• Newsletter- November 2016

    IP Update, November 2016

    • Our litigation victory for Iatric Systems contributes to recent jurisprudence on the dividing line between software inventions that are eligible for patent protection and those that aren’t. More. . .
    • Challenging the validity of your competitor’s patent before the patent office is an attractive strategy. It can also, however, leave you more vulnerable in a subsequent infringement lawsuit. More. . .
  • Newsletter- June 2016

    IP Update, June 2016

    • Software inventions that improve computer functionality stand a better chance of passing the Supreme Court’s patent-eligibility test than software that merely implements well-known business practices. More. . .
    • Due to the broad reach of assignor estoppel, a company that sells a patent will often be barred from challenging its validity if the company is later sued for infringing that patent. More. . .
    • The Supreme Court has changed the calculus for litigants, making it easier for patentees who win at trial to recover enhanced damages, up to triple the amount awarded for infringement. More. . .
    • In inter partes reviews (IPRs), the parties must be given the chance to argue the validity of a challenged patent claim in the wake of any new claim construction that the Patent Trial and Appeal Board develops during the course of the proceeding. More. . .
    • Google copied 170 lines of Oracle’s code to enable the operability of Android apps on the popular Java platform. A jury has decided this was fair use under copyright laws. More. . .
    • The First Circuit has adapted a VCR-era statute to protect the privacy of mobile phone subscribers. More. . .
    • A trial court decision casts doubt on the value to retailers of “comprehensive” cybersecurity insurance policies. Some expensive consequences of a security breach may not be covered. More. . .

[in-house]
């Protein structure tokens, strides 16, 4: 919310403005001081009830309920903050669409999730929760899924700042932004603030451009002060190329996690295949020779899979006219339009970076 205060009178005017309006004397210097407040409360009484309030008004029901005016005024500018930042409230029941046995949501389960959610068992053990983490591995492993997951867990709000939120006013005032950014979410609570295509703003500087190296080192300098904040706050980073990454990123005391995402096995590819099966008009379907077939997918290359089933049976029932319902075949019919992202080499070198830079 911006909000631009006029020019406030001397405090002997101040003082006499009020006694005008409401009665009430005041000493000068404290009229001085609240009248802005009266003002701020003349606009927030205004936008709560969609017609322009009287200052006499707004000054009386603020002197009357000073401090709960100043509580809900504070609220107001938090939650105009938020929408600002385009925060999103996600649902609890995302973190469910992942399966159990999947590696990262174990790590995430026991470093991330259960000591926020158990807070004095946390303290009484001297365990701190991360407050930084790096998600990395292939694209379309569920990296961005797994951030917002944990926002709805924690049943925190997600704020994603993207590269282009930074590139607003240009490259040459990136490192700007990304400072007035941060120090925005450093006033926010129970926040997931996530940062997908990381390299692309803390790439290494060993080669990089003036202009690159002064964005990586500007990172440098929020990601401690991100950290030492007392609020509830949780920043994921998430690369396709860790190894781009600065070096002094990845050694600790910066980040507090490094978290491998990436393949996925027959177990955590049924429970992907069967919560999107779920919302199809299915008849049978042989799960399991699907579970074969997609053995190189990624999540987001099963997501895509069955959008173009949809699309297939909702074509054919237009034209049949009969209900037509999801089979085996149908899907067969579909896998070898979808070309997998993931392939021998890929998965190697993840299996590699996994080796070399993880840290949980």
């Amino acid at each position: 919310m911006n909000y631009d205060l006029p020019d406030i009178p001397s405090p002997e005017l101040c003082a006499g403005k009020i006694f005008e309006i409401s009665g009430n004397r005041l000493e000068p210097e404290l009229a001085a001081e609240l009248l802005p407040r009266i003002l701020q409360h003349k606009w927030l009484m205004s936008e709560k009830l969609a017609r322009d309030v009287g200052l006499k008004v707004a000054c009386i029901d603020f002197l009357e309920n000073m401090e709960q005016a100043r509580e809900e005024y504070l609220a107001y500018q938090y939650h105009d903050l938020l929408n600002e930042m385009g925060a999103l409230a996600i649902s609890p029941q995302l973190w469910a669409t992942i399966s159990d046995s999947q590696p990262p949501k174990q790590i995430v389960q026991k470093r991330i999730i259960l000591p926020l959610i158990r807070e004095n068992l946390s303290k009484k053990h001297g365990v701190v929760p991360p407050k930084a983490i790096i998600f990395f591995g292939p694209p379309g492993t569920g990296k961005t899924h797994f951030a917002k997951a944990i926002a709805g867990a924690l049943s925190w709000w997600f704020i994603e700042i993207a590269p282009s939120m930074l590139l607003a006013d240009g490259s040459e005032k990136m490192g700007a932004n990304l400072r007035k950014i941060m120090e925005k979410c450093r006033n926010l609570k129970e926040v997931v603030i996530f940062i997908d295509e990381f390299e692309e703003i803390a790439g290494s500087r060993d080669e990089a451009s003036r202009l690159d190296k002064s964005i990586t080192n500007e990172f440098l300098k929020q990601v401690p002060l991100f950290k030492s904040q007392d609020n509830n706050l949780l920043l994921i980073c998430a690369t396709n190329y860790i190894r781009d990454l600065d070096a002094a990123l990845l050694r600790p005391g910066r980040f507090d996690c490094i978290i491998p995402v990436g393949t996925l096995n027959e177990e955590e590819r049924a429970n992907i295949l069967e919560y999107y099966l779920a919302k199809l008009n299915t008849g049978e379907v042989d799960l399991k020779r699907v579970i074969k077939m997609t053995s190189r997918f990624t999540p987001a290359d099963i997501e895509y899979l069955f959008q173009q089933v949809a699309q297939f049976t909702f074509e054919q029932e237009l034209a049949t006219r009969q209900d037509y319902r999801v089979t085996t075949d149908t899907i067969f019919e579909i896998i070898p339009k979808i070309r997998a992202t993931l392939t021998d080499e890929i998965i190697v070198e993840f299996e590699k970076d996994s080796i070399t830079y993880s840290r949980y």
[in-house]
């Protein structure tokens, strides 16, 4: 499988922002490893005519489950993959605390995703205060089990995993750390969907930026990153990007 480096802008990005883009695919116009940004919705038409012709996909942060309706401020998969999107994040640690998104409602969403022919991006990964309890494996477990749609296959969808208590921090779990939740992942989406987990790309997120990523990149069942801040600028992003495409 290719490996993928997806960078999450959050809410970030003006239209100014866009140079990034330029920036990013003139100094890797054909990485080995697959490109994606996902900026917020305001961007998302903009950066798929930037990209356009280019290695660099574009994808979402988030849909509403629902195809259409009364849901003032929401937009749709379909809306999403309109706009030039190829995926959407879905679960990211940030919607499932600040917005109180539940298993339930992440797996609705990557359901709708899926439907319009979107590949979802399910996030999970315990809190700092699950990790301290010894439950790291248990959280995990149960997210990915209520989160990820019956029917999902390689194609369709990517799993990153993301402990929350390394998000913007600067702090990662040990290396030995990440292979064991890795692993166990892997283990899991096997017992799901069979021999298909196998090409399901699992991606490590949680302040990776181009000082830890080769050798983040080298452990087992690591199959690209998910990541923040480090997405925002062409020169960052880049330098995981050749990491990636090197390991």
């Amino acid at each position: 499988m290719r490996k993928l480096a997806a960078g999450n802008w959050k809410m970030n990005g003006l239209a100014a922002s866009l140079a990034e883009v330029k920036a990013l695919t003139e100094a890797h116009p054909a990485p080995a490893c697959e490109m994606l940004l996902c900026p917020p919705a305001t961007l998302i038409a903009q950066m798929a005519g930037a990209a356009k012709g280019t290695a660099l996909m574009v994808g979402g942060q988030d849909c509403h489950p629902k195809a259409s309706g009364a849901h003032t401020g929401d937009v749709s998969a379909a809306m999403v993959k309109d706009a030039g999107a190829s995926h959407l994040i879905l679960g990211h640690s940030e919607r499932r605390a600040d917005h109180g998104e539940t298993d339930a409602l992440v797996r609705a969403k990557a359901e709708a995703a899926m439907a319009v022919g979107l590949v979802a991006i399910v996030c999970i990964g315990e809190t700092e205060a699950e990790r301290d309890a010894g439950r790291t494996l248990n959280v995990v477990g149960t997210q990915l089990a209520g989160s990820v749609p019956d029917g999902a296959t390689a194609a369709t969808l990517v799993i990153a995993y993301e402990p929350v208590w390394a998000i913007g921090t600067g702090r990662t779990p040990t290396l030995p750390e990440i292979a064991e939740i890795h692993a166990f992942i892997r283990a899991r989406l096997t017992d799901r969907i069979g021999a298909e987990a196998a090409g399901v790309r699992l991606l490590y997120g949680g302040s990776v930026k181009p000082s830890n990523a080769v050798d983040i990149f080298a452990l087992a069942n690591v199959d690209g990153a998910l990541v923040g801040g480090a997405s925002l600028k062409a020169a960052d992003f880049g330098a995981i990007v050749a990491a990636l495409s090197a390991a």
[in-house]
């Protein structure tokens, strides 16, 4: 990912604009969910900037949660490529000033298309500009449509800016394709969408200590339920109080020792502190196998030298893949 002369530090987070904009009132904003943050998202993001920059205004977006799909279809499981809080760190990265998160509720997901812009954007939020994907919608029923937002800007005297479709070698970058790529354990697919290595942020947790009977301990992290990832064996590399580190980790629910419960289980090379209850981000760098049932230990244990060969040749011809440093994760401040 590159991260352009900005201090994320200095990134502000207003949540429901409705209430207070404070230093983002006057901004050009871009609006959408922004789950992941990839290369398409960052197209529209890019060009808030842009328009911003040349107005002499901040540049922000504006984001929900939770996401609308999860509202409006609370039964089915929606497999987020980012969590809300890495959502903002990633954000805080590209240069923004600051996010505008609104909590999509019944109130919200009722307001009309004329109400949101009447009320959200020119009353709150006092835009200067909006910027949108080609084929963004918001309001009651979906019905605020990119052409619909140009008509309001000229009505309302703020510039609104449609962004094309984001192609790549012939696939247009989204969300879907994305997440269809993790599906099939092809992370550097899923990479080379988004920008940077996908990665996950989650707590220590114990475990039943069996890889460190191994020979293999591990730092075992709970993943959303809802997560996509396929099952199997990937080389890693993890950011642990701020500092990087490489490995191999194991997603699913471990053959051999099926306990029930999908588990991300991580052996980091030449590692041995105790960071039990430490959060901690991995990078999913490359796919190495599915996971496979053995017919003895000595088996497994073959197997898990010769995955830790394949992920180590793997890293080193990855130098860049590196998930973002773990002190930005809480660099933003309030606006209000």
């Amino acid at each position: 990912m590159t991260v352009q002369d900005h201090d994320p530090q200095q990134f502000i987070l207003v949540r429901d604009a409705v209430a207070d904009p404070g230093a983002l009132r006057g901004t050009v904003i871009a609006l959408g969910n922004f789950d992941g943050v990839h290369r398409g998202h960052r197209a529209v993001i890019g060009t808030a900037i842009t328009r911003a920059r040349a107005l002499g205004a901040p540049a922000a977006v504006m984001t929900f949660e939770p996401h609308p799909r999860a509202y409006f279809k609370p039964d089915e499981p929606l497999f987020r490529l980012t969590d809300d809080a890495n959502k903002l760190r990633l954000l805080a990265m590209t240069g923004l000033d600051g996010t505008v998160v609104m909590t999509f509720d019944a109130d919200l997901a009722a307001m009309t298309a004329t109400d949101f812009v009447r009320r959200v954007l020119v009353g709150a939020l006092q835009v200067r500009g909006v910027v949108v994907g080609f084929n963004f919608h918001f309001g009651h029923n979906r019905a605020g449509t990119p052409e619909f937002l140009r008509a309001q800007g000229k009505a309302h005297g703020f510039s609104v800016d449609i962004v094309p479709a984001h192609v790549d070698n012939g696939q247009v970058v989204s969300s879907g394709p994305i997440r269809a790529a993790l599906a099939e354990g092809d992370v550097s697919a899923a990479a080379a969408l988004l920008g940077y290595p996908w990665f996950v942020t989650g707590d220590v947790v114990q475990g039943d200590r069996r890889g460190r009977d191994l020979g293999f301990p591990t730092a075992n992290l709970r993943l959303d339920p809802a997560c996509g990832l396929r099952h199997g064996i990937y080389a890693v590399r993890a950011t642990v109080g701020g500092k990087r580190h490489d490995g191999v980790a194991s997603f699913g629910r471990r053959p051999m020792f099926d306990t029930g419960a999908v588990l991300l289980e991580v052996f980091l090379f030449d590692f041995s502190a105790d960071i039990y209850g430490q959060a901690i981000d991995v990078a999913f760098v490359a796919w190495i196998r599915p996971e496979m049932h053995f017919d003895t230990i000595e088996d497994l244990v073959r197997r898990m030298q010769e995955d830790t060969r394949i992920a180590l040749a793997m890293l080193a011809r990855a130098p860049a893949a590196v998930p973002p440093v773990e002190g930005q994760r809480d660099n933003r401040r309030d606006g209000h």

• Newsletter- April 2016

    IP Update, April 2016

    • How much control can a patent owner retain over the use or resale of a product covered by his patent? The Federal Circuit’s answer raises shades of the first-sale doctrine under copyright law. More. . .
    • Will patent holders ever catch a break in defending against validity challenges in the patent office? Apparently not: Recent decisions give challengers a second bite at the apple–in federal court. More. . .
    • The patent office and the federal courts interpret patent claims according to different standards. The Federal Circuit harmonizes the disparity, but the Supreme Court may soon take a different view. More. . .
    • These are the high points of the new trademark regulations that the European Union has just put into effect. More. . .
    • Any U.S. company that receives personal data from EU businesses should know about the demanding new Privacy Shield rules. More. . .
  • Newsletter – February 2016

    IP Update, February 2016

    • US companies doing business in Europe must navigate between the EU’s reverence for data privacy and the US’s emphasis on law enforcement. The regulatory situation is now chaotic. More. . .
    • Patent owners often ask the International Trade Commission to bar the importation of infringing goods. Recent court decisions both expand and contract the ITC’s jurisdiction. More. . .

    • The Google Books project continues to push the boundaries of fair use. The Second Circuit is the latest court to examine the elasticity of that doctrine.  More. . .